Ectropion in dogs is a condition when the eyelids tend to droop or roll out. It can occur in either one or even both eyes and usually affects the lower eyelids.
Ectropion will affect the conjunctival tissues that line the inner surface of the eyelids and will cover the entire eyeball. The result is dry eyes and conjunctivitis.
The surface of the eye or the cornea may also dry out which can lead to corneal inflammation or corneal ulcers.
Corneal damage can also impair your dog’s vision.
All of these conditions are painful for your pup.
Ectropion is usually diagnosed in puppies that are less than one year old.
Ectropion is usually inherited and is common in dogs with droopy skin.
Breeds That Are More Pre-disposed to Ectropion:
- St. Bernard
- Great Danes
- Cocker spaniel
- Basset Hound
In addition to the high occurrence of Ectropion in certain breeds, the disease might also be a result of the following:
- Injury to the eye
- Damage it the nerve
- Injured Cornea
- Facial nerve paralysis
- Infection of the eye tissue
- Scarring as a result of an injury
- Surgical overcorrection of ectropion
- Neuromuscular disease
- Droopy eyelids (lower)
- Redness in and around the eyes
- Eye infections
- Pink eye
- The dog may paw at his eye
- Brown staining underneath the eye
Your veterinarian will conduct a full physical and visual exam to assess the condition of the eye.
In older dogs, urine and blood tests might be taken to see if there is an underlying cause for the condition.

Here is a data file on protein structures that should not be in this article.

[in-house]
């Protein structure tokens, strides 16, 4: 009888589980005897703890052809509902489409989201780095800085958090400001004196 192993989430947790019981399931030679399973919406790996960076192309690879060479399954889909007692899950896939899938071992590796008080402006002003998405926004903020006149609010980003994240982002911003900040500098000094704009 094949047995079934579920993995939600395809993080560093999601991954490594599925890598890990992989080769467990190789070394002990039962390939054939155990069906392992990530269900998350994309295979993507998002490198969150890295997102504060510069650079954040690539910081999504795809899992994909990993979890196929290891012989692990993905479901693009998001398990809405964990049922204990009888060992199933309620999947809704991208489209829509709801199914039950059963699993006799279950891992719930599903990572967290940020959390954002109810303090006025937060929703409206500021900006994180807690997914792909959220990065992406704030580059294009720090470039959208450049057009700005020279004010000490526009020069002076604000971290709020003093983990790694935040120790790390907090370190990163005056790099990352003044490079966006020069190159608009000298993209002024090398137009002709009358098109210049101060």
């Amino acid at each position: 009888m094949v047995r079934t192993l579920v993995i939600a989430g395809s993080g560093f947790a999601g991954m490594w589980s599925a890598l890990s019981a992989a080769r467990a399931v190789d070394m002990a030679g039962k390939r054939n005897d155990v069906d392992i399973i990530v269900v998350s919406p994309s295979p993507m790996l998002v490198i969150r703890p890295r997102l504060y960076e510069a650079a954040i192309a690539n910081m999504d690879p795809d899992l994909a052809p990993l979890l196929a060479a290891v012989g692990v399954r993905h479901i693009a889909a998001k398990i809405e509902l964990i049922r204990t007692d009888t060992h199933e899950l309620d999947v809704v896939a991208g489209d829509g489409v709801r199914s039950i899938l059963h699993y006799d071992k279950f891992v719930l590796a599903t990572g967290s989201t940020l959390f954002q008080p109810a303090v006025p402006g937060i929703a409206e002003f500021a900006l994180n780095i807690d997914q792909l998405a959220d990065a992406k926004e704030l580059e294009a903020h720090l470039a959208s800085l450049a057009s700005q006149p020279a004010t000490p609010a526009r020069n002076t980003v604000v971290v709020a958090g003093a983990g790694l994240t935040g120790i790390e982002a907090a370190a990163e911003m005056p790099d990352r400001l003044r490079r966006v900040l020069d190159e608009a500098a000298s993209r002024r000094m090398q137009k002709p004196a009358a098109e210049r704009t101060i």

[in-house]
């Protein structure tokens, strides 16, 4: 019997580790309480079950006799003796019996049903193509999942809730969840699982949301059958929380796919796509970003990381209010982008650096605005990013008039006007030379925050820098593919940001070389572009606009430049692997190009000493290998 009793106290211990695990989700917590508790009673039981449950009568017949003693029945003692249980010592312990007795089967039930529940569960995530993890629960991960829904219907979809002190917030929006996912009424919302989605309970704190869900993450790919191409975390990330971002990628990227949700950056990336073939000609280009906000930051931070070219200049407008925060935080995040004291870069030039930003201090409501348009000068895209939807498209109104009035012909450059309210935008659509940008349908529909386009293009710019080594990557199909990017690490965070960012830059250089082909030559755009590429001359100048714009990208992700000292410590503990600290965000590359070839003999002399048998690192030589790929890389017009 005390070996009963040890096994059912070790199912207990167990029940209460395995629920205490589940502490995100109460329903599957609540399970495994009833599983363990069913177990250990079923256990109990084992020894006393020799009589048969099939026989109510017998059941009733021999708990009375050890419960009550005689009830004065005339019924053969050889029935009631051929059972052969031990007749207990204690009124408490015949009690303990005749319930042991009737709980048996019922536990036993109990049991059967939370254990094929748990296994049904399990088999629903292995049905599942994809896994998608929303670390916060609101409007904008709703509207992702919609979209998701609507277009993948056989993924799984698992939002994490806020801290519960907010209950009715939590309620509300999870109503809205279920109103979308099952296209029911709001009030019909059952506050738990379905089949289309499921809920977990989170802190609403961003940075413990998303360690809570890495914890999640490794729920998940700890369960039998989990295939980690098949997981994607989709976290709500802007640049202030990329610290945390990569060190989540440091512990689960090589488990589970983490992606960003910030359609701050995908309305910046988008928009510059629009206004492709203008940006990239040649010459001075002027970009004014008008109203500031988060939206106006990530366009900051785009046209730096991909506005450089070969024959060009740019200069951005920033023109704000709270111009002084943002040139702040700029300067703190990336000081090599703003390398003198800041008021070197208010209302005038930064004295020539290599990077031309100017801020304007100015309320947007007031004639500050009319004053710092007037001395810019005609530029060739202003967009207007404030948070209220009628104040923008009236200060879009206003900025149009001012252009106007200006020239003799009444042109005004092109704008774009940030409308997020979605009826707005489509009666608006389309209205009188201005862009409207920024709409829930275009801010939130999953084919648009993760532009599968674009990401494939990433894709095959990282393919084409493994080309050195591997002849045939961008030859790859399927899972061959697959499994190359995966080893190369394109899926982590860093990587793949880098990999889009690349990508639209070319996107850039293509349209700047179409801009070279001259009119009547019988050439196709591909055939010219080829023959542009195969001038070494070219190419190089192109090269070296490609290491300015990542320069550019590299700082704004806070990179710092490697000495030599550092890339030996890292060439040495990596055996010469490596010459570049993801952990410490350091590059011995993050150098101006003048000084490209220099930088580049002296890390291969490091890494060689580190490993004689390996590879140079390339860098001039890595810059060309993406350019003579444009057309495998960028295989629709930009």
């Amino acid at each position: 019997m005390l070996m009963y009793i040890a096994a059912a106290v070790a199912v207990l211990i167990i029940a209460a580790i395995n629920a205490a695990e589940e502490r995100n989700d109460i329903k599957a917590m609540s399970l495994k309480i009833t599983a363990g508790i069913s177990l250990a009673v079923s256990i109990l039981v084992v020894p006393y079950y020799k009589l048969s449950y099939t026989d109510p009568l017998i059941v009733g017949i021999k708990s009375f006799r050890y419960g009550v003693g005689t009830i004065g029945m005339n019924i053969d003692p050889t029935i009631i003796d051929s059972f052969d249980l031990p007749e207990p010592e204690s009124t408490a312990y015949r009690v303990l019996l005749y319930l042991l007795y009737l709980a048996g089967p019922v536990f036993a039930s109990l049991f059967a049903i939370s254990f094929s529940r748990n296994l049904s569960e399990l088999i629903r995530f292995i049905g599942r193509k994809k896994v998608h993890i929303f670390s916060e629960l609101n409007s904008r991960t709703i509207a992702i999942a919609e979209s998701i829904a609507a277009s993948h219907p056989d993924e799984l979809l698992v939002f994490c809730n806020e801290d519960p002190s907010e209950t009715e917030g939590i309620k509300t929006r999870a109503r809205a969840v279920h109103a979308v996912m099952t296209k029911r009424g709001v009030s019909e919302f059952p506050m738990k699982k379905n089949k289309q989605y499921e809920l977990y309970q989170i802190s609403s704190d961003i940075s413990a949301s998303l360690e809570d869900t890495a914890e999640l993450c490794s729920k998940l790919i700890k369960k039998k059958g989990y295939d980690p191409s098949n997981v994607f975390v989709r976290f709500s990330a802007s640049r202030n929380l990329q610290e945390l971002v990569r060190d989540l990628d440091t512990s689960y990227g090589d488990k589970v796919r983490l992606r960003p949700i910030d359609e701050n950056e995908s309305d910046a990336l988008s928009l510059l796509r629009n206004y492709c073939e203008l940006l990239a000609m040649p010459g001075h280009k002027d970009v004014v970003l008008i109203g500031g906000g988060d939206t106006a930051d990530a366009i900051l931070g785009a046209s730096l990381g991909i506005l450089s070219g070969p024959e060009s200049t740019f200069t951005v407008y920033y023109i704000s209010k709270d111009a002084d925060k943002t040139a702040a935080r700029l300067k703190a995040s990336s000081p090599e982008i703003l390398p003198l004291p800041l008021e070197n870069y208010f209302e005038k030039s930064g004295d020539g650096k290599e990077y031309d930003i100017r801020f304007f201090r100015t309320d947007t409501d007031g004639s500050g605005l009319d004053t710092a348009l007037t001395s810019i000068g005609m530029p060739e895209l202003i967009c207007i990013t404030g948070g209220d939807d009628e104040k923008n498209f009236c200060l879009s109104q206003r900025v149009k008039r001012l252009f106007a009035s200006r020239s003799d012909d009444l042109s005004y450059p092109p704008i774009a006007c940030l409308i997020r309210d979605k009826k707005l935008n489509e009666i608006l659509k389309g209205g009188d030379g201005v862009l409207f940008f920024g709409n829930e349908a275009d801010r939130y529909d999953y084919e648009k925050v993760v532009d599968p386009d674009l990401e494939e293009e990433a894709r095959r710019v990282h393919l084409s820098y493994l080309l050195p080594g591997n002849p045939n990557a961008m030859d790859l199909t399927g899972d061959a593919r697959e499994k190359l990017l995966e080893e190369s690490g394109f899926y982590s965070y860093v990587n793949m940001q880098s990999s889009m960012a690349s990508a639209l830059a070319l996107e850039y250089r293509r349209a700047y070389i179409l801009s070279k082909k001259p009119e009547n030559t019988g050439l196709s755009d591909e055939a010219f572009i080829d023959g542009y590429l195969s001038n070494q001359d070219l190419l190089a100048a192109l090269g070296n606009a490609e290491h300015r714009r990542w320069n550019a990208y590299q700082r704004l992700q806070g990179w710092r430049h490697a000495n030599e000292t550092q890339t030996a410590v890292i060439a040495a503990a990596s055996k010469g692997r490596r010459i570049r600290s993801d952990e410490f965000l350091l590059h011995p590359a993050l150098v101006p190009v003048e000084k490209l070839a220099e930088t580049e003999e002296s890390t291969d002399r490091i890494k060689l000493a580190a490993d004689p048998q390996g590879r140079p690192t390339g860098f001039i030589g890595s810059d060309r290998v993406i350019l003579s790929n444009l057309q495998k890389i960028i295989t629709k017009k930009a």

Corneal staining can help determine if there was corneal ulceration.
Muscle or nerve biopsies could also be recommended if nerve damage seems to be the cause.
Depending on the severity of the ectropion, there are different treatment options.
In most cases, the inflammation can be treated with vet recommended eye drops and some ointments are also helpful.
Surgery is typically recommended if the dog is suffering from chronic pinkeye or damage to the cornea.
The procedure involves removing part of the drooping lid and then sewing the lid back together.
A veterinarian can usually perform the procedure.
In severe cases, an ophthalmologist might be needed to perform the corrective procedure.
The prognosis for Ectropion is very positive.
Most surgeries will correct the droopy eye.
In some cases, your dog might have to undergo to separate two surgeries in order to avoid overcorrection. This will usually occur when there is secondary swelling or inflammation of the tissues around the affected eye.
The medical treatment for ectropion is usually for the rest of your pup’s life.
Most dogs will enjoy a pain-free normal life.
If the Ectropion is treated later in a dog’s life and there was corneal scarring has occurred, there tends to be diminished vision.
Can Pet Insurance Help With Ectropion?
If you have any of the breeds that are pre-disposed to ectropion, eye exams generally are recommended when your dog is a puppy.
With the cost of treatment ranging from $325 to $1,475 per eye, pet insurance plans like Healthy Paws can help offset up to 90% of the costs.
Pet insurance can help with not only the cost of testing and all the medical bills for this disease but also any related eye conditions that might occur.
The best way to prevent ectropion is to discourage breeding dogs with severe ectropion because it is passed along to the offspring.
Further, breeds that are pre-disposed to ectropion should be tested as puppies to get treatment started right away if any of the symptoms have occurred.
Pet insurance can certainly help offset some of these costs as it would for any breed-specific conditions.
If you are looking for a new pet insurance company that covers hereditary or congenital issues, our list of the best pet insurance companies is a great place to start.